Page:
The problem is that Obama thinks that only the government can implement policies and programs that will accomplish these goals.  I believe that government is the worst possible agent to try and lead us into the future, and that they are only making matters worse.

From a purely economics standpoint, the government is taking resources away that the private sector would be using, or they are undertaking tasks that are not being done by private sources because they are unproductive and inefficient.  Look at the auto bailout, for example.  Imagine what a startup like Tesla or some other company could do with one billion dollars, a fraction of what the Big Three have gotten so far.  We could have a brand new, competitive auto industry for the amount of money that has been wasted propping up dead bankrupt companies.  I do not believe in bailouts and handouts, but if we are going to give money away, it should go to new production, not financial means.

Other examples of Obama’s “stimulus” are building roads, weatherizing homes, and building green energy sources.  If these were profitable endeavours, don’t you think the private industry would already be doing these things?  The reason they aren’t is because there is not any money or benefit to gained at this point in time.  By directing resources to these projects, we are taking money that could be used for other, more profitable forms of production, and putting it to unproductive uses.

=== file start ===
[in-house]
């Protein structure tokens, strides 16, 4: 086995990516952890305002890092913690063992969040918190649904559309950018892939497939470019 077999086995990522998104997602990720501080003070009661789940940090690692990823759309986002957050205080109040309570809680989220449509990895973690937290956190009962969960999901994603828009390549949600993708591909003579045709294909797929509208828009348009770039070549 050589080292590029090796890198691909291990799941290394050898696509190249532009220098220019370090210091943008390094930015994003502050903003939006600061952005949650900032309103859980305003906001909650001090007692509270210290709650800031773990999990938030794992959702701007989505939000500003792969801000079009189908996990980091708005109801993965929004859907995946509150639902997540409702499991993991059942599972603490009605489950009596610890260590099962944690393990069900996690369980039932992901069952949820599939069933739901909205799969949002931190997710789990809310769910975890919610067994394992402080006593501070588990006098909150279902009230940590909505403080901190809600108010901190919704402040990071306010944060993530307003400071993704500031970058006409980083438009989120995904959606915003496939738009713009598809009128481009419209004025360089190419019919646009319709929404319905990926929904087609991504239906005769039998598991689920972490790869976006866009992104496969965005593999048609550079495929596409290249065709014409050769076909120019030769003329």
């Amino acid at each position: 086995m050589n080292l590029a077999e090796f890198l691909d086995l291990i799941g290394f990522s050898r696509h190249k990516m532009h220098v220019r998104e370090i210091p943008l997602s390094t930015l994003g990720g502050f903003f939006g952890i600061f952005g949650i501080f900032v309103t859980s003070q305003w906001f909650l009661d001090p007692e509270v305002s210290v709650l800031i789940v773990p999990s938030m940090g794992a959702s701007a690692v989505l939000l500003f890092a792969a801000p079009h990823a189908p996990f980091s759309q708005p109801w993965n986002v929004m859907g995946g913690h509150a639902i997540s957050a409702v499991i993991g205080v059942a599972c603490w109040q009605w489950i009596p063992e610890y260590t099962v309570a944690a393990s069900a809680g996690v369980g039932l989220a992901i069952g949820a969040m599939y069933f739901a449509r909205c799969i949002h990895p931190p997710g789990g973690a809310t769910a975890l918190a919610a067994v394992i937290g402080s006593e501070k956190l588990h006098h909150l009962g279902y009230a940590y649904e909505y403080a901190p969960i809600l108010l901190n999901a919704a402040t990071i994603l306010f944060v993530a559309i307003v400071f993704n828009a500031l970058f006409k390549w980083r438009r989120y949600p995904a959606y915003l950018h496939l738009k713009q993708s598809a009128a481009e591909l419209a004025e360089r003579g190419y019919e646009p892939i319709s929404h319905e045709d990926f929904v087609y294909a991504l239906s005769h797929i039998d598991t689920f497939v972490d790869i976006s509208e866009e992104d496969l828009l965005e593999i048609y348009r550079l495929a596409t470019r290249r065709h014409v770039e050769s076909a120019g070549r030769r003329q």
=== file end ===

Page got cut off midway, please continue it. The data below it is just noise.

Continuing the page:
To make matters worse, we are funding these projects and bailouts with printed money.  When you think about how a bank works, you realize that they need to have people depositing and saving money in order to make new loans.  The more money saved, the more money that can be loaned out.  The same should be true for the government, except Bush and Obama have been running trillion dollar deficits.  We aren’t funding our “stimulus” with saved resources.  We are just piling on more debt and creating money out of thin air.  In the long run, this misguided form of “stimulus” will hurt our economy more than help it.

Obama has the right intentions, and he keeps talking about fiscal responsibility.  However, his actions to spend more, inflate more, and expand the central government will only dig us deeper into a depression.  We need to stop printing money trying to reinflate our spending bubble, and let the markets work.  Right now, Obama needs to resist the urge to intervene and let the economy readjust and liquidate all of the malinvestment.  How can a small group in Washington know more than an economy of 700 million?  Stop trying to play hero and get out of the way, that’s what he should have said today.